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The Making of Home by Judith Flanders

The Making of Home

Biography / Autobiography   History   The Real World   eBook Favourites   
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Sue Baker's view...

One of my very favourite books of the year so far, a wonderful all encompassing history of European and American home life as experienced over the past 500 years. Judith Flanders overturns our notions of what home has meant in previous centuries, our own notions of the family home would seem fantastical even to someone from 100 years ago. How advancements have been made are lovingly detailed and the humblest household item is considered alongside more necessary items such as bricks for the walls and glass for the windows. I loved the wealth of detail, the quotations from diaries, letters and literature and how one is left wondering what the future will bring, will future homes be unrecognisable to us?

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Who is Sue Baker

The Good Book Guide logo The Good Book Guide Review. ‘The idea of ‘home’ is a relatively recent concept, so when Dorothy assured the citizens of Oz that ‘there is no place like home’, she was expressing a view that was the culmination of centuries of radical change in our view of what ‘home’ means. This book traces the evolution of the house across northern Europe and America from the 16th to the early 20th century and vividly evokes how notions of home have changed. The transformation of a house into a home is an essential cog in the rise of capitalism and the birth of the Industrial Revolution. You can read this book whilst lounging on your sofa, an artefact that didn’t really come into being until about 1740; before that you had either to sit on a bench or sprawl on your bed to read. This is riveting stuff and the almost perfect present for that difficult-to-buy-for person in your life.
~ Julia Hamilton


The Making of Home by Judith Flanders

The idea that 'home' is a special place, a separate place, a place where we can be our true selves, is so obvious to us today that we barely pause to think about it. But, as Judith Flanders shows in her fascinating new book, 'home' is a relatively new idea. When in 1900 Dorothy assured the citizens of Oz that 'There is no place like home', she was expressing a view that was the climax of 300 years of change. In The Making of Home, Flanders traces the evolution of the house from the sixteenth to the early twentieth century across northern Europe and America, and shows how the 'homes' we know today bear only a faint resemblance to 'homes' though history. Along the way she investigates the development of ordinary household items - from cutlery, chairs and curtains, to the fitted kitchen, plumbing and windows - while also dismantling many domestic myths.


Fascinating... A treasure chest, bursting with facts and thoughts about what homes mean and how they have been lived in: a perfect book to curl up with in the comfort of your own. -- Frances Wilson * Mail on Sunday * From the humble shack to the modern high-rise, Judith Flanders brilliantly illuminates the meaning of home throughout history. The Making of Home is a fascinating and ambitious exploration into the soul of family life. We are more than what we eat, we are also how we live. * Amanda Foreman * In this clever and entertaining book Flanders gives the everyday, from bed-making to drainpipes, all the vivid interest of something newly made strange. -- Lucy Hughes-Hallett * Sunday Times * A delicious yet nerdy treat... This book deserves a place on your shelves, bedside table, or ottoman * The Times * Even though I often wanted to argue with its author, I loved this book. -- Victoria Glendinning * Literary Review * The Making of Home is filled with bold arguments and memorable details... A compelling account of what was gained and lost in the quest for cosiness -- Ben Highmore * Observer * Magnificent... Wonderfully rich and witty -- Bee Wilson * TLS * Judith Flanders has many interesting, and sometimes startling, things to say about what domesticity means to us, how that meaning changed - and how it has endured... She is an efficient debunker of myths about poverty, family and the past. -- Lucy Lethbridge * Financial Times * This is a hugely informative book, and worth reading for the feminist chapter on women's changing roles alone. An absorbing read. * Daily Express * Thought-provoking... Deeply absorbing -- Charlotte Moore * Spectator * In The Making of Home, historian Judith Flanders furnishes fascinating detail on how houses have been made to feel like home over 500 years. * Wall Street Journal *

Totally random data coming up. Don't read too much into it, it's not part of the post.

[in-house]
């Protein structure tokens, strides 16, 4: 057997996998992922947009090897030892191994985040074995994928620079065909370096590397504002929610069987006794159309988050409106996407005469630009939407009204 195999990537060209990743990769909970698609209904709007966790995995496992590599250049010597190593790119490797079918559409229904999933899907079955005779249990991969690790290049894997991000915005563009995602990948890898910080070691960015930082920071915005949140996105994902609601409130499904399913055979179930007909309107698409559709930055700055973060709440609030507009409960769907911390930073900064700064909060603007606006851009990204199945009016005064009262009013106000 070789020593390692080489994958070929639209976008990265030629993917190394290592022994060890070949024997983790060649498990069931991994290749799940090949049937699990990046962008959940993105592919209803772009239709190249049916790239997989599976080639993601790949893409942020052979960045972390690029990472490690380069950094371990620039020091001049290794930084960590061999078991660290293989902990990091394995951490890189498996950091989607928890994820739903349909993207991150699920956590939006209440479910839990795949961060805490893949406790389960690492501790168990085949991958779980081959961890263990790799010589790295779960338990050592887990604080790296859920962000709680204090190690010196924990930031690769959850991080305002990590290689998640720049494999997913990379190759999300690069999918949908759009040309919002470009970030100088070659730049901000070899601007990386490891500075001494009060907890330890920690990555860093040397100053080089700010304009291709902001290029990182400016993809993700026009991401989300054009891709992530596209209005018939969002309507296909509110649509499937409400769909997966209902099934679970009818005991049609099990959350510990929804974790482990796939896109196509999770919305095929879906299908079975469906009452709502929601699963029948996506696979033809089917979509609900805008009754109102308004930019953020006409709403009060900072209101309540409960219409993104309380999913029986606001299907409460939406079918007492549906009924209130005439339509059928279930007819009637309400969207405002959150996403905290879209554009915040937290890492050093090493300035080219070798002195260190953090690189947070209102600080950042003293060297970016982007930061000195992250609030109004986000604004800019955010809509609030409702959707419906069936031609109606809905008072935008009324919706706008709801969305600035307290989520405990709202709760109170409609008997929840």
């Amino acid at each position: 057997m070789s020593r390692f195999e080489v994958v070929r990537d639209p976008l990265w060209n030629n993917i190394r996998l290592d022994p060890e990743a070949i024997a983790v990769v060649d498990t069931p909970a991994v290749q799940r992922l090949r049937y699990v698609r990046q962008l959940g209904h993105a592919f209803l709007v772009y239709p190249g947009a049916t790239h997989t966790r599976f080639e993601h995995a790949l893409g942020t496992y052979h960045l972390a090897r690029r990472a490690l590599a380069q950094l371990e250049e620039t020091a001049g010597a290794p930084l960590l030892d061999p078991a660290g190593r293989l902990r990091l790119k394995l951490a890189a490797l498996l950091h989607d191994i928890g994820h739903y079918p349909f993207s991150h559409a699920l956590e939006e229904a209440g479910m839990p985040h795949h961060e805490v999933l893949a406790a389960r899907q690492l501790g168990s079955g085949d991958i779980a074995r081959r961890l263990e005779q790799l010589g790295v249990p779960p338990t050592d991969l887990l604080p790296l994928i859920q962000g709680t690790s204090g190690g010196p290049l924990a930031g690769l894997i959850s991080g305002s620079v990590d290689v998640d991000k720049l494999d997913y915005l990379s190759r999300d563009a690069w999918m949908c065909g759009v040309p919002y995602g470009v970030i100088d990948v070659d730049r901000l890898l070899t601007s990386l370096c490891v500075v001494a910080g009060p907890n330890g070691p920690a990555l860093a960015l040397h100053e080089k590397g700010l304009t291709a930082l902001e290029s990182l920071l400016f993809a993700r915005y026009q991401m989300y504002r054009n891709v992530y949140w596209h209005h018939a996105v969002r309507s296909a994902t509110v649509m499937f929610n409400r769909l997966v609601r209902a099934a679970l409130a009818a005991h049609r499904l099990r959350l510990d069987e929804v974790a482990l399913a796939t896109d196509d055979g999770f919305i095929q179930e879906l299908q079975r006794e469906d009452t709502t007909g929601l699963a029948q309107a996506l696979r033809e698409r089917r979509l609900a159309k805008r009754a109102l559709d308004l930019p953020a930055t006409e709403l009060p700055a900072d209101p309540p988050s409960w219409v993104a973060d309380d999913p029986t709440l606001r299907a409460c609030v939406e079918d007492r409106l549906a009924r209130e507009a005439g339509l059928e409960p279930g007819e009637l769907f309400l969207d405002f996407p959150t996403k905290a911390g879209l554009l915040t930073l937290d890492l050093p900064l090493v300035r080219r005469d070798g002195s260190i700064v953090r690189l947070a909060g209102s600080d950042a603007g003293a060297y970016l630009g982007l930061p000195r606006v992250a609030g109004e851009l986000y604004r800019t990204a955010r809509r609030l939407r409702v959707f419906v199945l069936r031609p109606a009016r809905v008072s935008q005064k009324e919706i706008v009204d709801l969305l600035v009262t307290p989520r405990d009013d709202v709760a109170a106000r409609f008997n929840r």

About the Author

Judith Flanders

Judith Flanders is the author of the bestselling The Victorian House: Domestic Life from Childbirth to Deathbed (2003); the critically acclaimed Consuming Passions: Leisure and Pleasure in Victorian Britain (2006); A Circle of Sisters (2001), which was nominated for the Guardian First Book Award; The Invention of Murder (2011); and, most recently, The Victorian City: Everyday Life in Dickens' London (2012). She is a frequent contributor to the Sunday Telegraph, Guardian, Spectator and The Times Literary Supplement. Currently a senior research fellow at the University of Buckingham, she lives in London.

Author photo © Clive Barda

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Book Info

Publication date

2nd October 2014


Judith Flanders

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Atlantic Books


368 pages


Biography / Autobiography
The Real World
eBook Favourites

Social & cultural history
Sociology: customs & traditions
European history
History of the Americas



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